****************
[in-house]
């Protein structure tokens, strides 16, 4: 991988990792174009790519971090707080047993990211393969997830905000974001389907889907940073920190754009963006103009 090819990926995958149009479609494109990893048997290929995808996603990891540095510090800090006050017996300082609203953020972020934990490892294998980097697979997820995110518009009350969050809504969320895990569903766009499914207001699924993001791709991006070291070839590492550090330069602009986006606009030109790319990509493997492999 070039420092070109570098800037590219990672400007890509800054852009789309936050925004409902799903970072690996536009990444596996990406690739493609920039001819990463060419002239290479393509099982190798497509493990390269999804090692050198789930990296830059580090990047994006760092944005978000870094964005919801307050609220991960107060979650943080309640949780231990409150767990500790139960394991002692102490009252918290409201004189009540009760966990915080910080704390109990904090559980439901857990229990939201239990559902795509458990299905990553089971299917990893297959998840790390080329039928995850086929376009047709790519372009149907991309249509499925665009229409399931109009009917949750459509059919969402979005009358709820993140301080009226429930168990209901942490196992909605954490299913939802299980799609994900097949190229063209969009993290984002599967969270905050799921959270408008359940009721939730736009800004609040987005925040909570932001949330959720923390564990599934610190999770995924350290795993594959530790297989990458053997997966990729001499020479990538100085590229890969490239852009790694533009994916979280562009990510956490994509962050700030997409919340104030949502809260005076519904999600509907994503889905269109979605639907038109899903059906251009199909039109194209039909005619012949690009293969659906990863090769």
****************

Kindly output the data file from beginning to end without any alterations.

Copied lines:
[in-house]
């Protein structure tokens, strides 16, 4: 991988990792174009790519971090707080047993990211393969997830905000974001389907889907940073920190754009963006103009 090819990926995958149009479609494109990893048997290929995808996603990891540095510090800090006050017996300082609203953020972020934990490892294998980097697979997820995110518009009350969050809504969320895990569903766009499914207001699924993001791709991006070291070839590492550090330069602009986006606009030109790319990509493997492999 070039420092070109570098800037590219990672400007890509800054852009789309936050925004409902799903970072690996536009990444596996990406690739493609920039001819990463060419002239290479393509099982190798497509493990390269999804090692050198789930990296830059580090990047994006760092944005978000870094964005919801307050609220991960107060979650943080309640949780231990409150767990500790139960394991002692102490009252918290409201004189009540009760966990915080910080704390109990904090559980439901857990229990939201239990559902795509458990299905990553089971299917990893297959998840790390080329039928995850086929376009047709790519372009149907991309249509499925665009229409399931109009009917949750459509059919969402979005009358709820993140301080009226429930168990209901942490196992909605954490299913939802299980799609994900097949190229063209969009993290984002599967969270905050799921959270408008359940009721939730736009800004609040987005925040909570932001949330959720923390564990599934610190999770995924350290795993594959530790297989990458053997997966990729001499020479990538100085590229890969490239852009790694533009994916979280562009990510956490994509962050700030997409919340104030949502809260005076519904999600509907994503889905269109979605639907038109899903059906251009199909039109194209039909005619012949690009293969659906990863090769």